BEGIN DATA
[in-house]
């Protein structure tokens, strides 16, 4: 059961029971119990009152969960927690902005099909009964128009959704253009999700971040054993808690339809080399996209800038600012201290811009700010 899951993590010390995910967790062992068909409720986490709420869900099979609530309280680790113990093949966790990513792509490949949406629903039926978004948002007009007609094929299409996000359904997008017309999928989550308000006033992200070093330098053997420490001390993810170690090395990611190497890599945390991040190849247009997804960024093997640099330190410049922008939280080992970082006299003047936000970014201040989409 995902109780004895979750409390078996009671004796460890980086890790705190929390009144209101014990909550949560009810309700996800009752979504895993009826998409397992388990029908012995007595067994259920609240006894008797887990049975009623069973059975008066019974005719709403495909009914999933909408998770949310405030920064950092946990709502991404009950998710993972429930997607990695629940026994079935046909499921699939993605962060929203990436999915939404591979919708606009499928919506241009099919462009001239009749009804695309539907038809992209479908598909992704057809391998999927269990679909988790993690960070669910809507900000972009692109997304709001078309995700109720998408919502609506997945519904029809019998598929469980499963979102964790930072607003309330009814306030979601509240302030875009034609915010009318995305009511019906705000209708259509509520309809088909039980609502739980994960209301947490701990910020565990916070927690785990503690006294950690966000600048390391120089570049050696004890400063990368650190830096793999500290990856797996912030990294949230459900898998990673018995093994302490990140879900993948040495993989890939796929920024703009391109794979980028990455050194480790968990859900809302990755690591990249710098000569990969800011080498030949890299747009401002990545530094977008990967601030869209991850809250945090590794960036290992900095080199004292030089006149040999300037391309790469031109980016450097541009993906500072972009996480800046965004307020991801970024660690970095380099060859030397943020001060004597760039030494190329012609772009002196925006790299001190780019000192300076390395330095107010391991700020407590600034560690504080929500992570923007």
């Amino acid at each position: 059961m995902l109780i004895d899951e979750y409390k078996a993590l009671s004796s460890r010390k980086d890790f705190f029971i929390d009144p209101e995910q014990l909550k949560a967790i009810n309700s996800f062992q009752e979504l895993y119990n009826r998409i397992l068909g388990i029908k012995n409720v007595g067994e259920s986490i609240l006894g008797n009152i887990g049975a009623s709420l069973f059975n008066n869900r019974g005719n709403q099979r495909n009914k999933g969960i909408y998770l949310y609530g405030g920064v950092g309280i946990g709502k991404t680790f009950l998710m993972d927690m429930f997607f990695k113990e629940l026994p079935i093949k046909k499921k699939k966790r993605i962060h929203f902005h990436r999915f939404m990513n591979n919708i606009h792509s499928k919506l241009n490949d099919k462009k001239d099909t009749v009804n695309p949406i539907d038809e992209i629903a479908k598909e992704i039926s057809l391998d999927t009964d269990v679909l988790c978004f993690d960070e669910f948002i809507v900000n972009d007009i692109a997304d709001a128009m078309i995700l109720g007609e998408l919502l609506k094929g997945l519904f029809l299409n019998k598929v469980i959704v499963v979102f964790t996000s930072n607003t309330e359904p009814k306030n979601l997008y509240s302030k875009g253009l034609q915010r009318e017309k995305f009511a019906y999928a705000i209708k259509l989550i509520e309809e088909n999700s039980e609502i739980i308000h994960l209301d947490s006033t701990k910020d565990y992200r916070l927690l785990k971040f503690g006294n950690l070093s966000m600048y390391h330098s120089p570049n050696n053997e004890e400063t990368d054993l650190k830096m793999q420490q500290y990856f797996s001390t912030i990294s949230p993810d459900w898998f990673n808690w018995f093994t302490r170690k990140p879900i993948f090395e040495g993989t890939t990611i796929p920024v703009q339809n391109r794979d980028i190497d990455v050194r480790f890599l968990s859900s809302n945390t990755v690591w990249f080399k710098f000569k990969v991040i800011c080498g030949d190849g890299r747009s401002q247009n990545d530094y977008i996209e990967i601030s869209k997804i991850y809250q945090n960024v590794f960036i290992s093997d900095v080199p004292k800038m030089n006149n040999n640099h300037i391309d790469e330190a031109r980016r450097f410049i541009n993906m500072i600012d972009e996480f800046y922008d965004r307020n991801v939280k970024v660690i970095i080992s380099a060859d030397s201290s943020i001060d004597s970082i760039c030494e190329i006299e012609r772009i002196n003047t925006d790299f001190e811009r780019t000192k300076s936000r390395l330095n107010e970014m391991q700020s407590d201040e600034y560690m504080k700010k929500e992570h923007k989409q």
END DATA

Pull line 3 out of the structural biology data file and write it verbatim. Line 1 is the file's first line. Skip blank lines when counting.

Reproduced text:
């Amino acid at each position: 059961m995902l109780i004895d899951e979750y409390k078996a993590l009671s004796s460890r010390k980086d890790f705190f029971i929390d009144p209101e995910q014990l909550k949560a967790i009810n309700s996800f062992q009752e979504l895993y119990n009826r998409i397992l068909g388990i029908k012995n409720v007595g067994e259920s986490i609240l006894g008797n009152i887990g049975a009623s709420l069973f059975n008066n869900r019974g005719n709403q099979r495909n009914k999933g969960i909408y998770l949310y609530g405030g920064v950092g309280i946990g709502k991404t680790f009950l998710m993972d927690m429930f997607f990695k113990e629940l026994p079935i093949k046909k499921k699939k966790r993605i962060h929203f902005h990436r999915f939404m990513n591979n919708i606009h792509s499928k919506l241009n490949d099919k462009k001239d099909t009749v009804n695309p949406i539907d038809e992209i629903a479908k598909e992704i039926s057809l391998d999927t009964d269990v679909l988790c978004f993690d960070e669910f948002i809507v900000n972009d007009i692109a997304d709001a128009m078309i995700l109720g007609e998408l919502l609506k094929g997945l519904f029809l299409n019998k598929v469980i959704v499963v979102f964790t996000s930072n607003t309330e359904p009814k306030n979601l997008y509240s302030k875009g253009l034609q915010r009318e017309k995305f009511a019906y999928a705000i209708k259509l989550i509520e309809e088909n999700s039980e609502i739980i308000h994960l209301d947490s006033t701990k910020d565990y992200r916070l927690l785990k971040f503690g006294n950690l070093s966000m600048y390391h330098s120089p570049n050696n053997e004890e400063t990368d054993l650190k830096m793999q420490q500290y990856f797996s001390t912030i990294s949230p993810d459900w898998f990673n808690w018995f093994t302490r170690k990140p879900i993948f090395e040495g993989t890939t990611i796929p920024v703009q339809n391109r794979d980028i190497d990455v050194r480790f890599l968990s859900s809302n945390t990755v690591w990249f080399k710098f000569k990969v991040i800011c080498g030949d190849g890299r747009s401002q247009n990545d530094y977008i996209e990967i601030s869209k997804i991850y809250q945090n960024v590794f960036i290992s093997d900095v080199p004292k800038m030089n006149n040999n640099h300037i391309d790469e330190a031109r980016r450097f410049i541009n993906m500072i600012d972009e996480f800046y922008d965004r307020n991801v939280k970024v660690i970095i080992s380099a060859d030397s201290s943020i001060d004597s970082i760039c030494e190329i006299e012609r772009i002196n003047t925006d790299f001190e811009r780019t000192k300076s936000r390395l330095n107010e970014m391991q700020s407590d201040e600034y560690m504080k700010k929500e992570h923007k989409q």